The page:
List of Contents
- Caste Census in Colonial Time
- What kind of caste data is published in the Census post-independence?
- About Socio-Economic Caste Census(SECC)
- Difference between SECC and Census
- Rationale behind conducting caste census
- Challenges linked to conducting caste census
- Suggestions to improve condition of vulnerable sections
At the recently concluded Parliament session, there was a demand to lift the 50% cap on reservation imposed by the Supreme Court through the legislative route. With the 2021 Census coming up, several political parties have demanded a nationwide caste census.
On the other hand, the Ministry of Home Affairs has said that the Government of India has decided not to enumerate the caste-wise population other than SCs and STs in Census 2021.
The proponents of caste census argue that a Socio-Economic Caste Census is the only way to make a case to breach the 50% cap on the reservation and rationalise the reservation matrix in the country. While there are merits to this argument, the state should be extremely cautious of this move.
Caste Census in Colonial Time
- The First Census conducted in 1871 included questions about caste.
- This data was then used to divide and conquer India.
- It first privileged Brahmins as interpreters of Indian culture and then targeted them as the root of caste-based oppression and inequality.
- This classification was also a source of anti-Brahmin movements of 20th century
What kind of caste data is published in the Census post-independence?
- Every Census in independent India from 1951 to 2011 has published data on Scheduled Castes and Scheduled Tribes, but not on other castes.
- Before that, every Census until 1931 had data on caste. However, in 1941, caste-based data was collected but not published.
- Hence, in the absence of such a census, there is no proper estimate for the population of OBCs.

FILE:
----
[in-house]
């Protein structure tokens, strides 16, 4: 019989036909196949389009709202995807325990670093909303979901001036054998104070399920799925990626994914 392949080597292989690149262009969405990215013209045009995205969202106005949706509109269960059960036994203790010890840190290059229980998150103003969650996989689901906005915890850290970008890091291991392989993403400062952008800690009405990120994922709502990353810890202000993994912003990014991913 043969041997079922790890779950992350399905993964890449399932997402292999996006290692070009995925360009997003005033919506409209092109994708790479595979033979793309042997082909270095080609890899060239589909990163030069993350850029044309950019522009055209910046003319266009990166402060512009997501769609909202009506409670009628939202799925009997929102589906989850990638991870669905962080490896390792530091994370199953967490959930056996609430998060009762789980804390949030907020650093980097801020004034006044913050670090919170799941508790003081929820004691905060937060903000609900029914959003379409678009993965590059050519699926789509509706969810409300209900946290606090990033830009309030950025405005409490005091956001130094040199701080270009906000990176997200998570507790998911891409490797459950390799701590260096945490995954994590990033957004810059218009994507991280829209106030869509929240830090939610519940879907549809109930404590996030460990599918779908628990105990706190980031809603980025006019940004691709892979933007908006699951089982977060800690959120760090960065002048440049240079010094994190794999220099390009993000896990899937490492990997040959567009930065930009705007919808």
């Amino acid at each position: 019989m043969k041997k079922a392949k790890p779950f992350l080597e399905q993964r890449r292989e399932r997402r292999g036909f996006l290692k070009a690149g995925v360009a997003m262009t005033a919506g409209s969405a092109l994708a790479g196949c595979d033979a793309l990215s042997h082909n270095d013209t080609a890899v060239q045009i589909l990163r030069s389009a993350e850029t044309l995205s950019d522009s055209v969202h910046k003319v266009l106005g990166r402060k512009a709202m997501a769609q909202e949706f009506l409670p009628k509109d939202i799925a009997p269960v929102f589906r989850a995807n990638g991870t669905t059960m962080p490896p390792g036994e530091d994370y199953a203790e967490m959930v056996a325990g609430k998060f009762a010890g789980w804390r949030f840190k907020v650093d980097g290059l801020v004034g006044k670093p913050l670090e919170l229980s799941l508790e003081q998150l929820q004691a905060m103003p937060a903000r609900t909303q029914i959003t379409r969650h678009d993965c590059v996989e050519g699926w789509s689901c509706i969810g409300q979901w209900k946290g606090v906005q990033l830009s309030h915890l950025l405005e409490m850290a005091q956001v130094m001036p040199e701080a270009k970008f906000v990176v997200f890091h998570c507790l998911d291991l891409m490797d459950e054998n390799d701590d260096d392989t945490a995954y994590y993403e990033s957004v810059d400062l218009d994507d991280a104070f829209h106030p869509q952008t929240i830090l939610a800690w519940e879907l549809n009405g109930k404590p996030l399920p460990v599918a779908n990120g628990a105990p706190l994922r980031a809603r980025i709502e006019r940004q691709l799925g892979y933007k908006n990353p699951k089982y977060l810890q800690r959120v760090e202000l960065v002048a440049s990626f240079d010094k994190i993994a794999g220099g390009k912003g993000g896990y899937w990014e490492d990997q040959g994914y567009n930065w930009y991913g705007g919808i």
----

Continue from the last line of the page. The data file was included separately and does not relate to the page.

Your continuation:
- The Mandal Commission estimated the OBC population at 52%. Some other estimates have been based on National Sample Survey data.
About Socio-Economic Caste Census(SECC)
The Socio-Economic and Caste Census (SECC) was conducted in 2011. It was the largest exercise of the listing of castes and has the potential of finding inequalities at a broader level.
- Socio-Economic Caste Census(SECC) was conducted by the Ministry of Rural Development in rural areas and the Ministry of Housing & Urban Poverty Alleviation in urban areas.
- The SECC data excluded caste data and was published by the two ministries in 2016.
- The raw caste data was handed over to the Ministry of Social Justice and Empowerment,
- The ministry formed an Expert Group under former NITI Aayog Vice-Chairperson Arvind Pangaria for the classification and categorisation of data.
- However, only the details of the economic conditions of the people in rural and urban households were released. The caste data has not been released till now.
|Read more: A caste census will serve no clear worthy purpose|
Difference between SECC and Census
|The Census provides a picture of the Indian population||SECC is a tool to identify beneficiaries of state support|
|Census falls under the Census Act of 1948 and all data are considered confidential||All the personal information given in the SECC is open for use by Government departments to grant and/or restrict benefits to households.|
Rationale behind conducting caste census
- Rationalise reservation:
- Many have argued that an SECC would be the best way to rationalise reservation based on data and make a strong case for breaching India’s reservation cap.
- Since job and education quotas are based on caste, this will help in evidence-based policymaking. The current policies are based on the last caste census, which was conducted in 1931.
- Further, this census can help the government in identifying the most benefited section and reduce their share in the overall reservation to provide an opportunity to others.
- Also, Most estimates show the OBC population to be above 40%. This is much greater than the current reservation, which stands at 27%. The caste census will provide the exact proportion of OBC population.